Dear Caring Parent,

Parenting requires so much patience, doesn’t it!  I have heard countless pregnant moms say their biggest worry about parenting is that they have no patience in general. And yet a year later when I ask them what they’ve learned about themselves that surprises them, they say “I had no idea I had so much patience!”.

So how do we grow our patience?  In the beginning, it just seems to sprout.  But as our kids hit toddler years and beyond, there can be a drought at times! We all arrive at that time in parenting when we have to be
intentional about patience. I like to think of it as nurturing patience because patience is about getting to the heart of the matter; the core of parenting!

Here are some things that I use to nurture my patience. I hope they help you because parenting is so much easier when feeling patient, not to mention better for our children.

Have you noticed how you feel when someone is getting impatient with you? I don’t know about you, but I get defensive, think negative things about them and even myself depending on if the impatience is about something for which I’m sensitive. I get flustered. My actions don’t come from the best part of me. Sometimes I understand the impatience coming at me. Our children can understand that too.  But many times our impatience towards them is having negative effects on them, and on the very results for which we are looking.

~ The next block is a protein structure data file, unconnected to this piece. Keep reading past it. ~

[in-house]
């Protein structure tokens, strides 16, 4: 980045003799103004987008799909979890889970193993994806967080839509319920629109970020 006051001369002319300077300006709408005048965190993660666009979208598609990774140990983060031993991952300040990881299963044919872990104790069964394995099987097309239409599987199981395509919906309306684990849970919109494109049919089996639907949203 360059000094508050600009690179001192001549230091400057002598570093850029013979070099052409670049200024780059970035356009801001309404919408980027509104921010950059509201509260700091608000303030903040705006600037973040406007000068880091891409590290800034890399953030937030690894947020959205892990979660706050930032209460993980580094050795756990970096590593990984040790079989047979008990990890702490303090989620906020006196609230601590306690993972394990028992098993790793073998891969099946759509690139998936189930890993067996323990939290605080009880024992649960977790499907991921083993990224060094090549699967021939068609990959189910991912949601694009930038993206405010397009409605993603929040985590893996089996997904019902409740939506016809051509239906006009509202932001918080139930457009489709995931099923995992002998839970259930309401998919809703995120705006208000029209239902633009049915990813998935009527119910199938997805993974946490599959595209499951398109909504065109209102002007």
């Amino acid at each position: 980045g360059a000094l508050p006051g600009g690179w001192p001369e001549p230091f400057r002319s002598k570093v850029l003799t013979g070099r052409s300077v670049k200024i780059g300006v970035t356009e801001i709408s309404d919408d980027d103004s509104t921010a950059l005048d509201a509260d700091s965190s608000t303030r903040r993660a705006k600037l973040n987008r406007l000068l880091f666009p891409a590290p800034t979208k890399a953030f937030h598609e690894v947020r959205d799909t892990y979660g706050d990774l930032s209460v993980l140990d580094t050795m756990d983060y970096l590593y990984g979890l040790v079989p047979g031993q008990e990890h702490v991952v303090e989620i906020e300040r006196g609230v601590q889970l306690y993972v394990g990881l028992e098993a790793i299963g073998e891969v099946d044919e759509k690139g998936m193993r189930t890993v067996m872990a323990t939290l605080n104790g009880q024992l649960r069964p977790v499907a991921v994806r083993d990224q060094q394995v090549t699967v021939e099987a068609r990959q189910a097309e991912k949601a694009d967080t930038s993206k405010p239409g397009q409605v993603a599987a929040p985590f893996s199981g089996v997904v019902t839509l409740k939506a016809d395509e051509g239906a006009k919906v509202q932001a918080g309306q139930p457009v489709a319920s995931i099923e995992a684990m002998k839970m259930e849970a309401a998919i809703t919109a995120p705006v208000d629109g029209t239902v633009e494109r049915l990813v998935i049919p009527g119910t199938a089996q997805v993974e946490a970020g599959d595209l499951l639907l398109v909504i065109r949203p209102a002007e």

Here is what I do to nurture parenting patience:

1.  Notice Impatience! My call towards patience, to this day, is that I notice that I’m getting impatient.  I find myself saying things like ‘just do it!’. Or even rolling my eyes (figuratively at least). I might just want to be done with the homework, or geez, just be done with the dishes already!, or I just don’t want to take on a particular challenge right now. Noticing my trend into impatience is my first step to patience.
2.  Take a deep breath! Or two.  Once I’ve noticed my impatience the deep breaths come pretty naturally.  Deep breaths are great. They slow me down. They release some energy. They give me pause.
3.  Wonder a bit! Once I’m in that pause place, I start to wonder what is going on from my child’s perspective; I walk a mile in her shoes. This prompts some questions about what’s in her way, what’s distracting her, what it’s like for her, what’s going on that’s making ‘this something’ so difficult?  It’s amazing what I will hear about the day; ‘the teacher was impatient, I just need someone to slow down with it’, or, ‘all the other girls are meeting at a coffee shop to do this and here I am at home’, or, ‘I have so many things on my mind, I forgot about the dishes’.  One wondering leads to another.
It’s also important for me to wonder about why/what’s so important to me?  Am I exhausted, do I just hate math, am I responding out of a feeling of being under-appreciated?  If I don’t know the answer to this, I ultimately can’t authentically nurture my patience.